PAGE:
Solidarity with all survivors: domestic violence and sex work
Saturday, May 28, 2016
At Sisters Uncut, we have been working to develop our organisational position on sex work. After a lot of thinking and discussion, we have concluded that it is a vital issue of safety and justice to support sex workers in their call for the full decriminalisation of sex work. This blog seeks to highlight why this topic is of relevance to us, as an organisation that is focused on domestic violence, and to explain our thinking.
If you’re wondering why we are not supporting the Nordic model or ‘sex buyer law’, the short answer is that we don’t believe that pushing already precarious women (and people of other genders) further into poverty makes them safer. You can read in more detail about our stance here.
Sex work policy is a fraught issue within the women’s movement. However, this conversation is relevant to Sisters Uncut because criminalisation and stigma create additional barriers to help for sex working women (or people of any gender) who are experiencing domestic violence. As it stands, the police may dismiss reports of domestic violence from sex workers, or even threaten to arrest those making reports of violence for soliciting or loitering. Indoor sex workers are also routinely targeted for arrest and prosecution on the basis that two sex workers sharing a flat for safety are ‘brothel-keeping’, and they can both be charged as such. This criminalisation means sex workers are fearful of drawing police attention to themselves for any reason, and are therefore less able to contact the police if they are also experiencing domestic violence.
Furthermore, many sex workers fear that leaving their abusive partner will mean losing contact with their children, as child custody battles are a documented way for abusers to continue to exert power over former partners. Sex workers going into the family courts system have little faith that their line of work will not be used against them the perpetrator, and held against them by the courts.
Finally, sex workers in the UK often have limited access to housing, as laws around “living on the avails” can criminalise any landlord who knowingly takes rental income from a sex worker. Although prosecutions are rare, many letting agents and landlords refuse to rent to sex workers, pushing sex workers into potentially exploitative relationships with less regulated landlords. Even access to social housing can be blocked – for instance, the 2014 Housing (Scotland) Act contains clauses which de-prioritise anyone with a prostitution-related conviction, including for soliciting, as well as a broader ‘immorality clause’ that again de-prioritises sex workers.
All of the above issues are clear examples of ways in which sex working domestic violence survivors have their rights to safety and justice blocked, and as such campaigning for change here falls well within our organisational remit as a group concerned with safety and justice for people experiencing domestic violence. The problems that we have outlined are compounded for many people who sell sex: for instance, if in addition to selling sex they are undocumented, drug-using, women of colour, disabled, or LGBTQ they may have even greater fear that they will be disbelieved, or criminalised, should they seek help.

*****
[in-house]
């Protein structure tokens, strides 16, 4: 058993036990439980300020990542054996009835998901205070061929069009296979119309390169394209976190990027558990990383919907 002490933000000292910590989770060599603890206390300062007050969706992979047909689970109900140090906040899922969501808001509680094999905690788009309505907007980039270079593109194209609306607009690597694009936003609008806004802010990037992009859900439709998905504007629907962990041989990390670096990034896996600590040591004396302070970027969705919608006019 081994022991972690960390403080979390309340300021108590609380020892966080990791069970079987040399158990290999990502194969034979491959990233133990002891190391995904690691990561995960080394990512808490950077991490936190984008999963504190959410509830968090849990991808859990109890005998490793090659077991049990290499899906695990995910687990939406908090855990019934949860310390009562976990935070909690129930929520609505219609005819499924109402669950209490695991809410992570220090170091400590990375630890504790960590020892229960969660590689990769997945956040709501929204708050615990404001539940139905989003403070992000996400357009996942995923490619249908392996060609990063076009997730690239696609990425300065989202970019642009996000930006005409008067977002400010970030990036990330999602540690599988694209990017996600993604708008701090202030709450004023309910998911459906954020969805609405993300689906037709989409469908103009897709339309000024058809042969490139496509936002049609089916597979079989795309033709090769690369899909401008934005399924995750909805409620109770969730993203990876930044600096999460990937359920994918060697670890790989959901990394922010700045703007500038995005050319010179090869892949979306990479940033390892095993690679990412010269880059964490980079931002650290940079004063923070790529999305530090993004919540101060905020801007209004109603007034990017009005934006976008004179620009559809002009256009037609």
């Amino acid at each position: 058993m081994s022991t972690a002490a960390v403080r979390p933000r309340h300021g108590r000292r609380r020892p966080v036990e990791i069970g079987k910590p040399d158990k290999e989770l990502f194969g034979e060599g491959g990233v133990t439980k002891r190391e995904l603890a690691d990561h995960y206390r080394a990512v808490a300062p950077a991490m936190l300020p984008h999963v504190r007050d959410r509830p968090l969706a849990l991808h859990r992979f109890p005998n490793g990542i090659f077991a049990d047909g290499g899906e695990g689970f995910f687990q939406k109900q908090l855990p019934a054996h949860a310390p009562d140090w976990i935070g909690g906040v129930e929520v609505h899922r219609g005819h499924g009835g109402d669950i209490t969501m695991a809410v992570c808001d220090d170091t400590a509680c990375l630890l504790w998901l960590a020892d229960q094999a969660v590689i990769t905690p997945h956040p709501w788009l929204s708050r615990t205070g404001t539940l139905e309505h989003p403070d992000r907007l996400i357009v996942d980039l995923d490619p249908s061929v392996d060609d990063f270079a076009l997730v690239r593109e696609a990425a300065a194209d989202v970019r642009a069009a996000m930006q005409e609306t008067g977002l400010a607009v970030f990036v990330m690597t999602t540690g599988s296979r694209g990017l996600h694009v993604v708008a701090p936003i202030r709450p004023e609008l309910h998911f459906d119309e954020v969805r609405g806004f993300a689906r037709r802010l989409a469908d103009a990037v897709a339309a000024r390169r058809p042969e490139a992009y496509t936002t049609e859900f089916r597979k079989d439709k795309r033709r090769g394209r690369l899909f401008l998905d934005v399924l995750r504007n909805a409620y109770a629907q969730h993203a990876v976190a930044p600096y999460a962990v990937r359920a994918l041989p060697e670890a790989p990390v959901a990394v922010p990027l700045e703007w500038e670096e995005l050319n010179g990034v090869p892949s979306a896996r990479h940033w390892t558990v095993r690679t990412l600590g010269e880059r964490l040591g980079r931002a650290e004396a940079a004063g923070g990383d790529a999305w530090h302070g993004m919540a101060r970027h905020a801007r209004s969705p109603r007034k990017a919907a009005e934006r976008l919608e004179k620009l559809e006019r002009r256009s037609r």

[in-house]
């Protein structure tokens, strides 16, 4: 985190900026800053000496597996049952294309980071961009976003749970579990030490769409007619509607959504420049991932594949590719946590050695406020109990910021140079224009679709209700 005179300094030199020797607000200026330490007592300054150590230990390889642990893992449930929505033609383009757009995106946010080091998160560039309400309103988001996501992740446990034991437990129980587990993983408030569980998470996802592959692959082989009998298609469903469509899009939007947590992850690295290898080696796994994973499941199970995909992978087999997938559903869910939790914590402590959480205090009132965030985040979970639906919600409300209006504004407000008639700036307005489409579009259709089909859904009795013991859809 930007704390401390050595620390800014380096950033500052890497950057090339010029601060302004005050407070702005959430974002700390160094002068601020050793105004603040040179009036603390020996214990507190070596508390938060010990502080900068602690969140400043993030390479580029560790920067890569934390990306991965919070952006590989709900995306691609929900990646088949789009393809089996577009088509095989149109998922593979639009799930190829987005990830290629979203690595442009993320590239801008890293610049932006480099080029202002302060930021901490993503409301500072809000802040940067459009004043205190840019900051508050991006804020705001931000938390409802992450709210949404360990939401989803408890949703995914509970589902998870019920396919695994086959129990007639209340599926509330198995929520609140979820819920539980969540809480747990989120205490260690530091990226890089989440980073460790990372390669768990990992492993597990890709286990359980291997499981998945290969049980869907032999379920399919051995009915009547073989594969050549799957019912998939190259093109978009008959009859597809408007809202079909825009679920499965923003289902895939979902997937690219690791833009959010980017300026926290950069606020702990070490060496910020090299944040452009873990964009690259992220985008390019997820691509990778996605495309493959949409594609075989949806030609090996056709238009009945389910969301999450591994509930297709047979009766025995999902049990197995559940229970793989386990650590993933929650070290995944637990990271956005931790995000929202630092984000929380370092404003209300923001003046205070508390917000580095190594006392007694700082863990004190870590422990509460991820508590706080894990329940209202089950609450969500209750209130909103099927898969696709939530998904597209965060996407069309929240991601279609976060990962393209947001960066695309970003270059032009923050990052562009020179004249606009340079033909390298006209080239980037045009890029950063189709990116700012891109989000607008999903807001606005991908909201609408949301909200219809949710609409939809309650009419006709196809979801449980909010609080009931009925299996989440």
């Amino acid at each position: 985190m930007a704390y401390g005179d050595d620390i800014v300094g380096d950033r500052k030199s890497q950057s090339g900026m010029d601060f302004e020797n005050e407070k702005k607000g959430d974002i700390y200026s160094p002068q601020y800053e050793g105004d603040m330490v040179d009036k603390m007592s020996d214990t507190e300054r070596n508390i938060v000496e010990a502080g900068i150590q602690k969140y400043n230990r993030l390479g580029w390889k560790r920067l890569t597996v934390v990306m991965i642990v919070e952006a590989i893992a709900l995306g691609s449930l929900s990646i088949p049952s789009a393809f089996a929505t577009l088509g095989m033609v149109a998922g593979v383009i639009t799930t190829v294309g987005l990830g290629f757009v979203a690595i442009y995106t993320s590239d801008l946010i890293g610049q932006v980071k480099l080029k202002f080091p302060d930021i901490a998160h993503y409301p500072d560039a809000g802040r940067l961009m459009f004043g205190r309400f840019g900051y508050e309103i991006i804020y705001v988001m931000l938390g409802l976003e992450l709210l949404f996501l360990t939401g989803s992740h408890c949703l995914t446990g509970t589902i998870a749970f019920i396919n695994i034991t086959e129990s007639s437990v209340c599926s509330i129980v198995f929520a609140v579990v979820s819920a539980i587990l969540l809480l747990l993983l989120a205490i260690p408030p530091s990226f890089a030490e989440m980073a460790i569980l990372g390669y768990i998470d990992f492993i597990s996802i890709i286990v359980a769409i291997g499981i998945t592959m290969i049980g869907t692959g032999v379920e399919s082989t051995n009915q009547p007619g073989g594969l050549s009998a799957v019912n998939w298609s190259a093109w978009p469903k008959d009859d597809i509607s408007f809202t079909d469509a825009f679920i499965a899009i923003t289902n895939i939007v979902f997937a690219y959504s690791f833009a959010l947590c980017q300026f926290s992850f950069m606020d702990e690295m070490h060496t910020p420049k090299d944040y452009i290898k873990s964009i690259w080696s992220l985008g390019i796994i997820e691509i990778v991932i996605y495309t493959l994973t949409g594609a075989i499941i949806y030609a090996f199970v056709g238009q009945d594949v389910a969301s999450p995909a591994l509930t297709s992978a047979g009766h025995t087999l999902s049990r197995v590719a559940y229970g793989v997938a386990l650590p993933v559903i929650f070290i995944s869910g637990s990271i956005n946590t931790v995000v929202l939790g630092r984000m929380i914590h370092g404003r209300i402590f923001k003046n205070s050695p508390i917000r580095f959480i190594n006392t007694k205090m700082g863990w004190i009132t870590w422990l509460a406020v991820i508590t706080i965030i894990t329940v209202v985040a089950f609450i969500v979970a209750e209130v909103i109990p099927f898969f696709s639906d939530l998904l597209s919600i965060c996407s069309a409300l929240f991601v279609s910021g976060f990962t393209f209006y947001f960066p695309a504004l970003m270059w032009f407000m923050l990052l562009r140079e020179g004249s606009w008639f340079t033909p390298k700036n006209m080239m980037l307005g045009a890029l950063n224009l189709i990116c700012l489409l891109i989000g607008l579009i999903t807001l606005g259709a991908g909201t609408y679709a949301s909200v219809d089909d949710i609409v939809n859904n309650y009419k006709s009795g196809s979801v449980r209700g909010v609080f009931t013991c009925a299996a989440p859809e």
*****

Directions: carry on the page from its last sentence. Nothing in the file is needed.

Sex worker-led organisations in the UK have an analysis that takes seriously questions of criminalisation, safety, and poverty. Sisters Uncut support the sex worker movement in their self-organisation, and in their demands, which include full decriminalisation, as well as labour rights, migrants’ rights, drug policy based on evidence and in harm reduction, and an end to benefit cuts, poverty and austerity. In particular, we back the sex worker movement in their calls for:
- The repeal of soliciting and loitering laws which directly criminalise street-based sex workers, and the end of ASBOs and ‘prostitute cautions’;
- The repeal of laws against kerb-crawling, which endanger street-based sex workers – where a client is jumpy and stressed, the worker has less time to assess him, discuss services, or note down his car number-plate before getting into his car;
- The repeal of brothel-keeping laws so that sex workers can work together indoors in small groups for safety without fearing arrest, and so where sex workers work for a manager, that manager is subject to labour laws that have been set by sex workers;
- The repeal of laws that criminalise sex workers’ partners, housemates, and even the maids or drivers that they might employ for their safety. While relatively rarely used, these laws mean sex workers are fearful of taking the security measures they might wish to use, and of drawing police attention to themselves;
- The ability for sex workers to meaningfully unionise and organise in their workplaces in order to improve their working conditions; a right that is currently out of reach in any real sense as it is not possible to organise for better conditions in a criminalised workplace;
- An end to benefit cuts and sanctions, an end to austerity, and serious and sustained anti-poverty measures to ensure that no one is pushed into sex work through financial need; and
- A paradigm shift in anti-trafficking. Currently, the criminalisation of migration pushes migrants into exploitative relationships with third parties from whom they seek help to cross borders, and the state’s response is further policing and crackdowns, sometimes in the name of “rescue”. We support migrant sex workers – and all migrants – in their right to cross borders and to work, and we join the sex worker rights movement in calling for legal rights and labour rights – not criminalisation – as the key to tackling exploitation of migrant workers in all industries.